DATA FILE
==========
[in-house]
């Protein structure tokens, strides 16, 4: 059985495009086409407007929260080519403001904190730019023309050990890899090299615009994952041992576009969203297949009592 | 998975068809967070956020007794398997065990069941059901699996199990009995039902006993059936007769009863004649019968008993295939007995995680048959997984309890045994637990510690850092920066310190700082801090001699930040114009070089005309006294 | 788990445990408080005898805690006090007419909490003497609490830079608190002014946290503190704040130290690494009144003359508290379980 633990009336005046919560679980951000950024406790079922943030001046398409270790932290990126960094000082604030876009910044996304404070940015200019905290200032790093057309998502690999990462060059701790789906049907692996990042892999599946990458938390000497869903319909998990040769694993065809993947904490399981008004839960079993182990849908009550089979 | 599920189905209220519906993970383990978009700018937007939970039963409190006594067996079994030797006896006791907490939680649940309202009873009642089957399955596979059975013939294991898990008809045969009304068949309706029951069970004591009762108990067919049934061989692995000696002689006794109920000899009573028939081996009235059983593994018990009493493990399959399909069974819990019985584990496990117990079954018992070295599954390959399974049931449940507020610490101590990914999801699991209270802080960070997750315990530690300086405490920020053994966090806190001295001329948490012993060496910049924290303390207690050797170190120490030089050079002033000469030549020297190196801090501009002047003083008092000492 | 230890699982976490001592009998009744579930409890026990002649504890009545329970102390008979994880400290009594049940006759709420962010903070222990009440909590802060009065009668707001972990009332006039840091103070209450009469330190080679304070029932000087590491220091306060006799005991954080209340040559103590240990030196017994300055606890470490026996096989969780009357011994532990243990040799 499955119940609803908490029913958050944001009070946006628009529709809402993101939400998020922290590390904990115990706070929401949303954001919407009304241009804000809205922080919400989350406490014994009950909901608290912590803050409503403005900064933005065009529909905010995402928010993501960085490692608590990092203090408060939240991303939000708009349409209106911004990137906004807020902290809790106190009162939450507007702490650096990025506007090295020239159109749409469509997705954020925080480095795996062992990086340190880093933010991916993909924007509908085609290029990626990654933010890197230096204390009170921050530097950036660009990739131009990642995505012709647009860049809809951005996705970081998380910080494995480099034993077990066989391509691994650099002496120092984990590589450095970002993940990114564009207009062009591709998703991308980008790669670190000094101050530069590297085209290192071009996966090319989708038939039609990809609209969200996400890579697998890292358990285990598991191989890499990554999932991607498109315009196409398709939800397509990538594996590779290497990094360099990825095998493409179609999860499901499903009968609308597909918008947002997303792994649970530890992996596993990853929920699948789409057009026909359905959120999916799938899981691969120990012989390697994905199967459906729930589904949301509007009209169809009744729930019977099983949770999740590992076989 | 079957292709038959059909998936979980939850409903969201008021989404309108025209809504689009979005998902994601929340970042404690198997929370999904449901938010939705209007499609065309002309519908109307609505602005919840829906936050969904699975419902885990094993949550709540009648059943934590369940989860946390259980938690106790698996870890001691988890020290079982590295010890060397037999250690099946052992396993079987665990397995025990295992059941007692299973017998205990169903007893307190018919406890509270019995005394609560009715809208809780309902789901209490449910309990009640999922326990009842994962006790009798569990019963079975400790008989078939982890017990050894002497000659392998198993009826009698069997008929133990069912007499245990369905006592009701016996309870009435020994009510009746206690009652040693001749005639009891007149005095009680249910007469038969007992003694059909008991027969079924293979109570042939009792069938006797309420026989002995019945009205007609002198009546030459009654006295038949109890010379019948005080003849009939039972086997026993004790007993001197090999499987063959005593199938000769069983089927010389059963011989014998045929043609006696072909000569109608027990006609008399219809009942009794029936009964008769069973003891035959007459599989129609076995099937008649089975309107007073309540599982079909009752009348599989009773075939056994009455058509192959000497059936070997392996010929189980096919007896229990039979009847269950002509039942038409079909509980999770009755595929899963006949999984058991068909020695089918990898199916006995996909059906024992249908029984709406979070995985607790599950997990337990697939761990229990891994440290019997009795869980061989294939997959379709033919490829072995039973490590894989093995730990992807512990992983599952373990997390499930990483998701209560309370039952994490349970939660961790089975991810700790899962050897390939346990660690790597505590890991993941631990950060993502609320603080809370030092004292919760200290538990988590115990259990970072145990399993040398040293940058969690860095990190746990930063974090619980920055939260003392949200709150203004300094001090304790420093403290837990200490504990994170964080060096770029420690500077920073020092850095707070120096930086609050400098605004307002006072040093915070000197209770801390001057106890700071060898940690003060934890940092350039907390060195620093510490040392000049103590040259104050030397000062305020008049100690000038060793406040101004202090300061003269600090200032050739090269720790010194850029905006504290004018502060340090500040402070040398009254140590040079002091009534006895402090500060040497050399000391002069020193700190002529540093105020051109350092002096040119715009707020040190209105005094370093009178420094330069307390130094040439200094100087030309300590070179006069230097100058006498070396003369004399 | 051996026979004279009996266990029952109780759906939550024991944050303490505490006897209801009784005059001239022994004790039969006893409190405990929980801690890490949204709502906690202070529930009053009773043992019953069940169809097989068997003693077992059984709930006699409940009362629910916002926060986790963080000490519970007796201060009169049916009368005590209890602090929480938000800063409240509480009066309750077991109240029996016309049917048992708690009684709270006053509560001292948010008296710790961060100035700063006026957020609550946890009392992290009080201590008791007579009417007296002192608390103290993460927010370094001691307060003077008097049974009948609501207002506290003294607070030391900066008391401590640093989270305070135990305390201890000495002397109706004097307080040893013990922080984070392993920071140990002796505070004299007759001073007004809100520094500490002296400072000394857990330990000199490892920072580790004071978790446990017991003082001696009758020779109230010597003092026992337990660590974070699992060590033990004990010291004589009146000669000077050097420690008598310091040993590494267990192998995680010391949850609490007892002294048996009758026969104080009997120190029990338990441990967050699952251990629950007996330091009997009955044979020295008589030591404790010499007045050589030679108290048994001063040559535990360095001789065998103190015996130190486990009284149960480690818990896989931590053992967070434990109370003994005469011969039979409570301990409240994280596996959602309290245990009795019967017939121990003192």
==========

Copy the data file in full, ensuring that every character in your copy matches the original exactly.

[in-house]
């Protein structure tokens, strides 16, 4: 059985495009086409407007929260080519403001904190730019023309050990890899090299615009994952041992576009969203297949009592 | 998975068809967070956020007794398997065990069941059901699996199990009995039902006993059936007769009863004649019968008993295939007995995680048959997984309890045994637990510690850092920066310190700082801090001699930040114009070089005309006294 | 788990445990408080005898805690006090007419909490003497609490830079608190002014946290503190704040130290690494009144003359508290379980 633990009336005046919560679980951000950024406790079922943030001046398409270790932290990126960094000082604030876009910044996304404070940015200019905290200032790093057309998502690999990462060059701790789906049907692996990042892999599946990458938390000497869903319909998990040769694993065809993947904490399981008004839960079993182990849908009550089979 | 599920189905209220519906993970383990978009700018937007939970039963409190006594067996079994030797006896006791907490939680649940309202009873009642089957399955596979059975013939294991898990008809045969009304068949309706029951069970004591009762108990067919049934061989692995000696002689006794109920000899009573028939081996009235059983593994018990009493493990399959399909069974819990019985584990496990117990079954018992070295599954390959399974049931449940507020610490101590990914999801699991209270802080960070997750315990530690300086405490920020053994966090806190001295001329948490012993060496910049924290303390207690050797170190120490030089050079002033000469030549020297190196801090501009002047003083008092000492 | 230890699982976490001592009998009744579930409890026990002649504890009545329970102390008979994880400290009594049940006759709420962010903070222990009440909590802060009065009668707001972990009332006039840091103070209450009469330190080679304070029932000087590491220091306060006799005991954080209340040559103590240990030196017994300055606890470490026996096989969780009357011994532990243990040799 499955119940609803908490029913958050944001009070946006628009529709809402993101939400998020922290590390904990115990706070929401949303954001919407009304241009804000809205922080919400989350406490014994009950909901608290912590803050409503403005900064933005065009529909905010995402928010993501960085490692608590990092203090408060939240991303939000708009349409209106911004990137906004807020902290809790106190009162939450507007702490650096990025506007090295020239159109749409469509997705954020925080480095795996062992990086340190880093933010991916993909924007509908085609290029990626990654933010890197230096204390009170921050530097950036660009990739131009990642995505012709647009860049809809951005996705970081998380910080494995480099034993077990066989391509691994650099002496120092984990590589450095970002993940990114564009207009062009591709998703991308980008790669670190000094101050530069590297085209290192071009996966090319989708038939039609990809609209969200996400890579697998890292358990285990598991191989890499990554999932991607498109315009196409398709939800397509990538594996590779290497990094360099990825095998493409179609999860499901499903009968609308597909918008947002997303792994649970530890992996596993990853929920699948789409057009026909359905959120999916799938899981691969120990012989390697994905199967459906729930589904949301509007009209169809009744729930019977099983949770999740590992076989 | 079957292709038959059909998936979980939850409903969201008021989404309108025209809504689009979005998902994601929340970042404690198997929370999904449901938010939705209007499609065309002309519908109307609505602005919840829906936050969904699975419902885990094993949550709540009648059943934590369940989860946390259980938690106790698996870890001691988890020290079982590295010890060397037999250690099946052992396993079987665990397995025990295992059941007692299973017998205990169903007893307190018919406890509270019995005394609560009715809208809780309902789901209490449910309990009640999922326990009842994962006790009798569990019963079975400790008989078939982890017990050894002497000659392998198993009826009698069997008929133990069912007499245990369905006592009701016996309870009435020994009510009746206690009652040693001749005639009891007149005095009680249910007469038969007992003694059909008991027969079924293979109570042939009792069938006797309420026989002995019945009205007609002198009546030459009654006295038949109890010379019948005080003849009939039972086997026993004790007993001197090999499987063959005593199938000769069983089927010389059963011989014998045929043609006696072909000569109608027990006609008399219809009942009794029936009964008769069973003891035959007459599989129609076995099937008649089975309107007073309540599982079909009752009348599989009773075939056994009455058509192959000497059936070997392996010929189980096919007896229990039979009847269950002509039942038409079909509980999770009755595929899963006949999984058991068909020695089918990898199916006995996909059906024992249908029984709406979070995985607790599950997990337990697939761990229990891994440290019997009795869980061989294939997959379709033919490829072995039973490590894989093995730990992807512990992983599952373990997390499930990483998701209560309370039952994490349970939660961790089975991810700790899962050897390939346990660690790597505590890991993941631990950060993502609320603080809370030092004292919760200290538990988590115990259990970072145990399993040398040293940058969690860095990190746990930063974090619980920055939260003392949200709150203004300094001090304790420093403290837990200490504990994170964080060096770029420690500077920073020092850095707070120096930086609050400098605004307002006072040093915070000197209770801390001057106890700071060898940690003060934890940092350039907390060195620093510490040392000049103590040259104050030397000062305020008049100690000038060793406040101004202090300061003269600090200032050739090269720790010194850029905006504290004018502060340090500040402070040398009254140590040079002091009534006895402090500060040497050399000391002069020193700190002529540093105020051109350092002096040119715009707020040190209105005094370093009178420094330069307390130094040439200094100087030309300590070179006069230097100058006498070396003369004399 | 051996026979004279009996266990029952109780759906939550024991944050303490505490006897209801009784005059001239022994004790039969006893409190405990929980801690890490949204709502906690202070529930009053009773043992019953069940169809097989068997003693077992059984709930006699409940009362629910916002926060986790963080000490519970007796201060009169049916009368005590209890602090929480938000800063409240509480009066309750077991109240029996016309049917048992708690009684709270006053509560001292948010008296710790961060100035700063006026957020609550946890009392992290009080201590008791007579009417007296002192608390103290993460927010370094001691307060003077008097049974009948609501207002506290003294607070030391900066008391401590640093989270305070135990305390201890000495002397109706004097307080040893013990922080984070392993920071140990002796505070004299007759001073007004809100520094500490002296400072000394857990330990000199490892920072580790004071978790446990017991003082001696009758020779109230010597003092026992337990660590974070699992060590033990004990010291004589009146000669000077050097420690008598310091040993590494267990192998995680010391949850609490007892002294048996009758026969104080009997120190029990338990441990967050699952251990629950007996330091009997009955044979020295008589030591404790010499007045050589030679108290048994001063040559535990360095001789065998103190015996130190486990009284149960480690818990896989931590053992967070434990109370003994005469011969039979409570301990409240994280596996959602309290245990009795019967017939121990003192």